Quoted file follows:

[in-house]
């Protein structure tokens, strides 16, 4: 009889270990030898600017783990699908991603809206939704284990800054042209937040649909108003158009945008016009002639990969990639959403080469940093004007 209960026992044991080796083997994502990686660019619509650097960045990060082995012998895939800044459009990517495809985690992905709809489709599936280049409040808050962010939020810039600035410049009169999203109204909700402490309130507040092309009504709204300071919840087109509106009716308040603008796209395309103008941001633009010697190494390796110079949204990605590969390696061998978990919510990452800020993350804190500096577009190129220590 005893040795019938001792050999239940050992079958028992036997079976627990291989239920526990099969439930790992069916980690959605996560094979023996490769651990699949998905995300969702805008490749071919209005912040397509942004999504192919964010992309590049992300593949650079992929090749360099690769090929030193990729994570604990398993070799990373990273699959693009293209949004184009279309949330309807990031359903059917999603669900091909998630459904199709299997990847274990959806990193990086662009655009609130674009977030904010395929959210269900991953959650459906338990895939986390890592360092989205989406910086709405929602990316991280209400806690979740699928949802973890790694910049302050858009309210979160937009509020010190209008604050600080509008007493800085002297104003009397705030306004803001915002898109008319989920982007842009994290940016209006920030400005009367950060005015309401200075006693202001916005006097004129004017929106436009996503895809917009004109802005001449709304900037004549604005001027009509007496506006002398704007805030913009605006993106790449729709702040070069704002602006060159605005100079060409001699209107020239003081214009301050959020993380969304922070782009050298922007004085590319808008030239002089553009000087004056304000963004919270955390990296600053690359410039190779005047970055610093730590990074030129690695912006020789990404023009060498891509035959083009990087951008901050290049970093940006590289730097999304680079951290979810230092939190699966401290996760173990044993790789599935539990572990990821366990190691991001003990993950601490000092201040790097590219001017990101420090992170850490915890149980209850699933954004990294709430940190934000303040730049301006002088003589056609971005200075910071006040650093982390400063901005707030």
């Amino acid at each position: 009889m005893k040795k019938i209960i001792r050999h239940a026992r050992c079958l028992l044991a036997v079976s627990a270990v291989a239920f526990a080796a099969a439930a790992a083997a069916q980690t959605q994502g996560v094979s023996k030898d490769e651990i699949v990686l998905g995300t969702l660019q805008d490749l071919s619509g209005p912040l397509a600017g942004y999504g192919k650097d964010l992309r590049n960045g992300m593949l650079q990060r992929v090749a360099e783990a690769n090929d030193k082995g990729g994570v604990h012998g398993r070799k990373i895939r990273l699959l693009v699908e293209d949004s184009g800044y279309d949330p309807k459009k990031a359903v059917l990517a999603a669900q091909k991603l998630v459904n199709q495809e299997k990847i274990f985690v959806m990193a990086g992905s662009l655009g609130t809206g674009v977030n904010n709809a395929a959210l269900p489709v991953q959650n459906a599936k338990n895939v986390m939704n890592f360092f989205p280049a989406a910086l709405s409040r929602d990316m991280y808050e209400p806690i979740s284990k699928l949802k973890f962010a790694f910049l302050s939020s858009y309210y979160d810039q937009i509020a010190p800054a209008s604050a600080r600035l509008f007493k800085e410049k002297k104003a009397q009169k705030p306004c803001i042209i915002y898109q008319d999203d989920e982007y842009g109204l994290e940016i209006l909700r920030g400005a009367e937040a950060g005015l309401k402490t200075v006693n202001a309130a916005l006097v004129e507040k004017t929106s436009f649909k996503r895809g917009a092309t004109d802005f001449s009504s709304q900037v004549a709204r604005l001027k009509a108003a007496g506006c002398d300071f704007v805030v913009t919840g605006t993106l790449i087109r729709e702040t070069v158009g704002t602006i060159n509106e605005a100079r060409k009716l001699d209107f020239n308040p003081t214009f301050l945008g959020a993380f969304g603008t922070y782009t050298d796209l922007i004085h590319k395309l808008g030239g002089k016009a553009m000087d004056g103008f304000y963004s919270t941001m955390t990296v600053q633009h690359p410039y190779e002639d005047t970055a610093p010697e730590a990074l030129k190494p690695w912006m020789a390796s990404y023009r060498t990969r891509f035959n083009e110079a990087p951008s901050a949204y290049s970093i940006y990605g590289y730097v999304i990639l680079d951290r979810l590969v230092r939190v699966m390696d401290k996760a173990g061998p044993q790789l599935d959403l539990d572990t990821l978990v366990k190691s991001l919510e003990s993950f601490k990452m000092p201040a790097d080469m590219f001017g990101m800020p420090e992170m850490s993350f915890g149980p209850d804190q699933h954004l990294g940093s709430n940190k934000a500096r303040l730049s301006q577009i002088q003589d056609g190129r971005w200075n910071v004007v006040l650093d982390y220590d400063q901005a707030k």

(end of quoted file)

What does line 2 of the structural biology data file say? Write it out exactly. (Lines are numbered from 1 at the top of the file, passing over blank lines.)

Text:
């Protein structure tokens, strides 16, 4: 009889270990030898600017783990699908991603809206939704284990800054042209937040649909108003158009945008016009002639990969990639959403080469940093004007 209960026992044991080796083997994502990686660019619509650097960045990060082995012998895939800044459009990517495809985690992905709809489709599936280049409040808050962010939020810039600035410049009169999203109204909700402490309130507040092309009504709204300071919840087109509106009716308040603008796209395309103008941001633009010697190494390796110079949204990605590969390696061998978990919510990452800020993350804190500096577009190129220590 005893040795019938001792050999239940050992079958028992036997079976627990291989239920526990099969439930790992069916980690959605996560094979023996490769651990699949998905995300969702805008490749071919209005912040397509942004999504192919964010992309590049992300593949650079992929090749360099690769090929030193990729994570604990398993070799990373990273699959693009293209949004184009279309949330309807990031359903059917999603669900091909998630459904199709299997990847274990959806990193990086662009655009609130674009977030904010395929959210269900991953959650459906338990895939986390890592360092989205989406910086709405929602990316991280209400806690979740699928949802973890790694910049302050858009309210979160937009509020010190209008604050600080509008007493800085002297104003009397705030306004803001915002898109008319989920982007842009994290940016209006920030400005009367950060005015309401200075006693202001916005006097004129004017929106436009996503895809917009004109802005001449709304900037004549604005001027009509007496506006002398704007805030913009605006993106790449729709702040070069704002602006060159605005100079060409001699209107020239003081214009301050959020993380969304922070782009050298922007004085590319808008030239002089553009000087004056304000963004919270955390990296600053690359410039190779005047970055610093730590990074030129690695912006020789990404023009060498891509035959083009990087951008901050290049970093940006590289730097999304680079951290979810230092939190699966401290996760173990044993790789599935539990572990990821366990190691991001003990993950601490000092201040790097590219001017990101420090992170850490915890149980209850699933954004990294709430940190934000303040730049301006002088003589056609971005200075910071006040650093982390400063901005707030």